Dean Cleans Off His Steam List - Bientôt l'été
Most of this blog's pageviews still come from my Facebook friends, so I'll admit taking some modest pride in seeing "Recommended by 10 of 11 users" where I reposted my review of Proteus to another gaming site. Other people's opinions of that artsy game usually fall into two camps - either they think it was really beautiful and deep and meaningful and advanced the artform of gaming, or they were all-caps screaming about how it wasn't really a game and how could you charge ten bucks for this not-a-game on a game store. The gist of my review was that it was a game, but it wasn't an interesting one. And now I get to justify that same sentiment for another artsy game.
When Bientôt l'été opens, I'm asked to unfreeze a male or female avatar from a cryogenic pod. I choose the male, and I'm now facing a man fully clothed in baggy white fabric, the pants of which are riding up all the way into his stomach. He stands on a shoreline watching the waves roll in, and words roll up the screen. "I have come." "I saw you that morning on the beach." "I desire you a lot." "Did you know I would come?" "Don't look, look at me." I stand here for several minutes before figuring out that I'm not watching an opening cutscene and that I'm free to go somewhere.
I turn The Sheik of Wedgies to walk down the shore as more romantic one-liners appear. I reach a park bench and sit down, causing time to pass quickly while I watch planets and clouds race overhead. I stand up and continue walking, and I hit a wall of static. A ghost of a woman watches me from the other side of the wall, but I can't touch her or greet her. I walk up the beach looking for a way around and reach a dead end.
Finding no way around the wall, I trudge slowly back to where I began and come to a white two-story manor. I close my eyes and open the door. Inside I find a chess table with a pack of cigarettes, glass of wine, and a text block reading, "Looking for partner…" I find no online partner, so I leave and switch to the female avatar. She doesn't find one, either. I press the "simulation" button instead, and a ghost of the opposite sex sits across from me.
I take a chesspiece from a drawer and place it on the table, causing one of the shoreline love phrases to appear. The ghost does the same. Using the pieces, we start a conversation.
Me: (Puffs a cigarette.)
Me: "I know."
Me: (Takes her chesspiece off the table, knocking his over.)
Him: "I am screaming with you."
Me: (Opens the menu and changes the music, which is distant and static.)
Him: "I think about you a lot seeing you again."
Me: "I do not love you when I am silent in a certain fashion."
Me: (Leaves the room.)
I walk back outside and find a pile of coal. I stare at the pile for a moment. It vanishes, leaving a chesspiece behind. I walk along the shore again, and new phrases appear. When I go back to the chess table, I now have two pieces I can place on the table, and my new shoreline phrases appear as conversation options. And I hope that you do not mind spoilers, dear reader, because I have just given you the entire game.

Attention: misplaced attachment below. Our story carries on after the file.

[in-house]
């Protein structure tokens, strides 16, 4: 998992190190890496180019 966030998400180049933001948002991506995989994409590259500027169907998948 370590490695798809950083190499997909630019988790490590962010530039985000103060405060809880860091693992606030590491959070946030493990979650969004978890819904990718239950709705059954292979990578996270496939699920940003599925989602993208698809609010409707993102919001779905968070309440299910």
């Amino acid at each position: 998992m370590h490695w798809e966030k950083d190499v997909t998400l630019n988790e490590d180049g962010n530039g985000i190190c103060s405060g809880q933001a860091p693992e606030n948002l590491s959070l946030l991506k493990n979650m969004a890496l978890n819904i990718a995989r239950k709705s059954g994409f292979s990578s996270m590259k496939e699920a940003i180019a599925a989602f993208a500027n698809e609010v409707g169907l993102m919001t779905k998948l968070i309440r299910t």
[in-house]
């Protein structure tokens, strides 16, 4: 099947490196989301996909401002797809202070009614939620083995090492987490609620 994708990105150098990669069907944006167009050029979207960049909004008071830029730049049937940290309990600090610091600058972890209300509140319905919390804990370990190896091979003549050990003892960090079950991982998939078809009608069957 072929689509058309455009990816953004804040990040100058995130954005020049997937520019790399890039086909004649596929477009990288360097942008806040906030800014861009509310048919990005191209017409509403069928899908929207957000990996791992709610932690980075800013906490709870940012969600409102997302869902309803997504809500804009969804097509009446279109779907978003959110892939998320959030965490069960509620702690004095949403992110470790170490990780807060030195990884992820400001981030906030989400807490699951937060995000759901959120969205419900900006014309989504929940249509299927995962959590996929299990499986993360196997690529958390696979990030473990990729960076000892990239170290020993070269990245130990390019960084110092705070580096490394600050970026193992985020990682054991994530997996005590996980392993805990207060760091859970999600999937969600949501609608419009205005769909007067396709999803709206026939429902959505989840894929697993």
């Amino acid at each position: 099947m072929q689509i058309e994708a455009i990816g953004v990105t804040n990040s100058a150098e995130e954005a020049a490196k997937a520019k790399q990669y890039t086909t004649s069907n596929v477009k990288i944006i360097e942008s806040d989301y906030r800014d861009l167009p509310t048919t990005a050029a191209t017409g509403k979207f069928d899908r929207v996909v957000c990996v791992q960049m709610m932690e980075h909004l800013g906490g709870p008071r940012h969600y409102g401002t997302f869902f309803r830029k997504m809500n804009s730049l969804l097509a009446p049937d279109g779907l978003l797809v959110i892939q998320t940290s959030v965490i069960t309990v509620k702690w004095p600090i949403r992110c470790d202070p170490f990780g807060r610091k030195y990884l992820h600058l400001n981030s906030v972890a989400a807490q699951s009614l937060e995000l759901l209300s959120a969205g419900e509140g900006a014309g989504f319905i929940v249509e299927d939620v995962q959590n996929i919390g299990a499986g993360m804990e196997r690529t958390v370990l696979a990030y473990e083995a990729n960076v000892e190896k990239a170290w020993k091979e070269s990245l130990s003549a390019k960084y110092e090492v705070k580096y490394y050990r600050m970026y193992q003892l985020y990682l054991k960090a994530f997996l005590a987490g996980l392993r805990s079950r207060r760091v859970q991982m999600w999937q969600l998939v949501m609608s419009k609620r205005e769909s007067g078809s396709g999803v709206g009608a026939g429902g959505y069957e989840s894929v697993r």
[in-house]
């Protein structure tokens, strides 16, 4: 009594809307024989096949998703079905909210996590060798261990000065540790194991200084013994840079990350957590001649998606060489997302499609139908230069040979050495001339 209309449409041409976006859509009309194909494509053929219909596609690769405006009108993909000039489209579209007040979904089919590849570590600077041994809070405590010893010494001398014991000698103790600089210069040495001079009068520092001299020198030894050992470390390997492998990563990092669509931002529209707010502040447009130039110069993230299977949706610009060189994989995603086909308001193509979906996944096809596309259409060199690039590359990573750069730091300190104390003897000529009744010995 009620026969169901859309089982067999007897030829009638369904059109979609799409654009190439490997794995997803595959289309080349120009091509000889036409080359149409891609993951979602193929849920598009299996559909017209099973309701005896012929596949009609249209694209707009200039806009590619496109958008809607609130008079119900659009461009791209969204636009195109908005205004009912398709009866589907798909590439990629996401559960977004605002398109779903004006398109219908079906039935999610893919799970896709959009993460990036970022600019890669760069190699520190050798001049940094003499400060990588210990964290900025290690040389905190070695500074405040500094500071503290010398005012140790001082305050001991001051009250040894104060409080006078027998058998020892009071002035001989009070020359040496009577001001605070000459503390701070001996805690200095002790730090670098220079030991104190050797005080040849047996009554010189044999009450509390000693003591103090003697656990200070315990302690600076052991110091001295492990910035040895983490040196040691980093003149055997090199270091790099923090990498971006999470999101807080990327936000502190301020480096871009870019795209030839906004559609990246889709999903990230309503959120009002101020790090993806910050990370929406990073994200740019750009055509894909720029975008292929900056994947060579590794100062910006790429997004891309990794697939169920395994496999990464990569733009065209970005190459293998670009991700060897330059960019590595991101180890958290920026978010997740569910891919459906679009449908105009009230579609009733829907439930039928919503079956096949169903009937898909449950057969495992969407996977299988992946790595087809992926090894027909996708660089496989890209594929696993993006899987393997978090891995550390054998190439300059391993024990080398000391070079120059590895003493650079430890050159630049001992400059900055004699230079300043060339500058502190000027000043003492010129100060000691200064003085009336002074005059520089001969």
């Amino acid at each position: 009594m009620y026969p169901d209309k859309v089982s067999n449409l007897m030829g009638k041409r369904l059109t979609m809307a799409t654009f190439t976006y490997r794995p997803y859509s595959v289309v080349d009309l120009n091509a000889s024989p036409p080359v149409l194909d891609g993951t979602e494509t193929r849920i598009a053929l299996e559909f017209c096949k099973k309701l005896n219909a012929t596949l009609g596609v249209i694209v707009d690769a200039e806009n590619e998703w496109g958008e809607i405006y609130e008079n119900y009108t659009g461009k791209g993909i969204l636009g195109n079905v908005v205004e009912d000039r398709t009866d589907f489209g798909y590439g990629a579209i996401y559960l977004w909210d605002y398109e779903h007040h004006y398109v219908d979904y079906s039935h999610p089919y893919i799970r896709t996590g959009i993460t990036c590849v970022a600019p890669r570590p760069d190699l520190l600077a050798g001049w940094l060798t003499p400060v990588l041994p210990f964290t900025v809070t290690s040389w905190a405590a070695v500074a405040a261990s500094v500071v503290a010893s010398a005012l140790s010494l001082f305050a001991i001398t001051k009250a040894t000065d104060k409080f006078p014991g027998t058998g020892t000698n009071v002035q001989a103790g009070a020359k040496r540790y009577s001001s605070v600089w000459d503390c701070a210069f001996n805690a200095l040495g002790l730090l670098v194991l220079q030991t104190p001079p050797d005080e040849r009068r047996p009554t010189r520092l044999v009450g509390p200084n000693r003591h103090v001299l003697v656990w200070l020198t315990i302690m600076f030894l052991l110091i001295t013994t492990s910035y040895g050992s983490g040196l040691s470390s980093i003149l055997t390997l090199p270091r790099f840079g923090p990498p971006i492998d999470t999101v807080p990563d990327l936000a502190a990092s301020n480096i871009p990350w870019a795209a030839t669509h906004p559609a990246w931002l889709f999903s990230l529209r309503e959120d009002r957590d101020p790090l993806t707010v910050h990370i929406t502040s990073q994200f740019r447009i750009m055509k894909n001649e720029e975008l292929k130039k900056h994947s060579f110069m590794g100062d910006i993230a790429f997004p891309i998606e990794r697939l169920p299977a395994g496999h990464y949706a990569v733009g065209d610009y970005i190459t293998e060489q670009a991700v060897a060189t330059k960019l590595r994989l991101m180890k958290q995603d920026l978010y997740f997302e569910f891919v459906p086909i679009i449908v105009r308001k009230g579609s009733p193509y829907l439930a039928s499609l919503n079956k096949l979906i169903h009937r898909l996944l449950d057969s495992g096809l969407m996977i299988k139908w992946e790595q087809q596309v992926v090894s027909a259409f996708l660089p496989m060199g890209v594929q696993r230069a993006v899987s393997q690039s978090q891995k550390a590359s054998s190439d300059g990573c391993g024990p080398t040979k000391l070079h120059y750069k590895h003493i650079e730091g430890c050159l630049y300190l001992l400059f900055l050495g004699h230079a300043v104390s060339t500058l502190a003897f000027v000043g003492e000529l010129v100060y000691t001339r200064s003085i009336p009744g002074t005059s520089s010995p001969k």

I don't want to write the same discontented review that I gave for Proteus. I don't want to act like there's no room for experimentation in the gaming art form, and I know some people enjoy meditating on these empty worlds. But the game is asking me to draw an experience from the way I set chess pieces down next to other pieces, or the speed that I walk along a seashore, or the depths of staring at a virtual cherry tree in bloom. It's meaningful because it's slow and thoughtful, right? You could also search for videos of pretty sunsets on YouTube, and you could press the pause/play button every time you wanted to slow the video down and appreciate the scenery. Click on any videos you want! Mute the volume sometimes! That would be entirely interactive!
The opening screen of Bientôt l'été tells you that, "There is no goal. There is no story." Well, no, holstein manure. A construction pad and a pack of Crayola markers has no goal and story. When your game only gives me a few things to interact with and they all involve distantly stewing over a platonic love that no one can have, then there's a pretty clear goal and story. The goal is to ponder the elements of life and love and create your own French existentialist piece from it. Don't act like I could reach into this toybox of angst and pull out joy and happiness if that's just what I really, really wanted from it.
I imagine there's some argument to be made that I just don't get it, that I'm just not touched by these things in the same way that the designers were, and how am I to judge someone else's emotions? Even in that case, I want to set up a few rules for what makes a good art game. Number one, there needs to be content. Making a game with all of seven objects in it doesn't feel wistful and pondering - it feels lazy and underdeveloped. Number two, make it interesting. "Queen to knight's pawn, check," doesn't tell you anything about love that you didn't learn in a high school creative writing class. And number three, admit there's a goal. It's great if I get to choose my own path or sandbox my own elements, but you wouldn't hand someone a book and say, "This book has no ending and no plot, and you can read the chapters in any order you want! Make your own meaning!"
...Somebody's probably already written that book, haven't they? And it was probably a deep, spiritual experience.
I'll say that I could probably sit in one spot with this game's distorted sky and creepy music longer than I could with Proteus's flat graphics, but Proteus gave me a few places to explore, while Bientôt l'été is two spots with a tenuous connection. Again, there are probably better places to meditate.